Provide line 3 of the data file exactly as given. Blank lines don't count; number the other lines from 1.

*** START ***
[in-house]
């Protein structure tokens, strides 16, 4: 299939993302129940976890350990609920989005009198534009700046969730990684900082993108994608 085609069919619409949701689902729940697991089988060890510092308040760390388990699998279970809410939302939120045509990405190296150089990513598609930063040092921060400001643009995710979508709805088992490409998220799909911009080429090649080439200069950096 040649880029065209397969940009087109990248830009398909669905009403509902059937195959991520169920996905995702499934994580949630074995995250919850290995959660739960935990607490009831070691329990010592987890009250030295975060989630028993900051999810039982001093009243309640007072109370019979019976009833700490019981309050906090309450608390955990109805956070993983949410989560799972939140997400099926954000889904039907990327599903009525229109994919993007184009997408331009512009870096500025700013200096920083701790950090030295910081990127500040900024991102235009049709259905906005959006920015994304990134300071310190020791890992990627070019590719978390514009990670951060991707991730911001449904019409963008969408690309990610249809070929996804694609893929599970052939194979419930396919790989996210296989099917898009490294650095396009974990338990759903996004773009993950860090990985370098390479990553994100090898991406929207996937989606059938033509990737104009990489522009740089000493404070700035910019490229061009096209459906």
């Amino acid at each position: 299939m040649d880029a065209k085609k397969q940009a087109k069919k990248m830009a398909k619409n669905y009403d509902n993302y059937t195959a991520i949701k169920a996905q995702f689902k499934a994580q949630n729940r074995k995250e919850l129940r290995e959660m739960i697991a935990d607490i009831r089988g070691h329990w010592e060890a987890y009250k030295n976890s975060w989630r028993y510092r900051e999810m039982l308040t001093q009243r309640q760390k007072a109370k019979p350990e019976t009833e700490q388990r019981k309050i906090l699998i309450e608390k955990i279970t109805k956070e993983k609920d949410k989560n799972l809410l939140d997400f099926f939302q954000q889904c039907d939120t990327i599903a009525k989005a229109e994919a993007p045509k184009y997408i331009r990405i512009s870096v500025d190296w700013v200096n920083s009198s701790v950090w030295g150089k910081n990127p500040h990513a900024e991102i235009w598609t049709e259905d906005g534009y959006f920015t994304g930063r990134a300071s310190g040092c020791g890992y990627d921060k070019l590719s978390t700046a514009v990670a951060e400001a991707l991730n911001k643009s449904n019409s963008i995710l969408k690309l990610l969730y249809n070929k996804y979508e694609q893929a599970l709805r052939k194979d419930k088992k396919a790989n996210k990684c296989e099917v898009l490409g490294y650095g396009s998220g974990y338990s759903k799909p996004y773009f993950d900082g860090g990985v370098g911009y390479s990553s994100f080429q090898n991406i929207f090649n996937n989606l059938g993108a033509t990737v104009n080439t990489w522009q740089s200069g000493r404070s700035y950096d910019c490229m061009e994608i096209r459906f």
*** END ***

């Amino acid at each position: 299939m040649d880029a065209k085609k397969q940009a087109k069919k990248m830009a398909k619409n669905y009403d509902n993302y059937t195959a991520i949701k169920a996905q995702f689902k499934a994580q949630n729940r074995k995250e919850l129940r290995e959660m739960i697991a935990d607490i009831r089988g070691h329990w010592e060890a987890y009250k030295n976890s975060w989630r028993y510092r900051e999810m039982l308040t001093q009243r309640q760390k007072a109370k019979p350990e019976t009833e700490q388990r019981k309050i906090l699998i309450e608390k955990i279970t109805k956070e993983k609920d949410k989560n799972l809410l939140d997400f099926f939302q954000q889904c039907d939120t990327i599903a009525k989005a229109e994919a993007p045509k184009y997408i331009r990405i512009s870096v500025d190296w700013v200096n920083s009198s701790v950090w030295g150089k910081n990127p500040h990513a900024e991102i235009w598609t049709e259905d906005g534009y959006f920015t994304g930063r990134a300071s310190g040092c020791g890992y990627d921060k070019l590719s978390t700046a514009v990670a951060e400001a991707l991730n911001k643009s449904n019409s963008i995710l969408k690309l990610l969730y249809n070929k996804y979508e694609q893929a599970l709805r052939k194979d419930k088992k396919a790989n996210k990684c296989e099917v898009l490409g490294y650095g396009s998220g974990y338990s759903k799909p996004y773009f993950d900082g860090g990985v370098g911009y390479s990553s994100f080429q090898n991406i929207f090649n996937n989606l059938g993108a033509t990737v104009n080439t990489w522009q740089s200069g000493r404070s700035y950096d910019c490229m061009e994608i096209r459906f």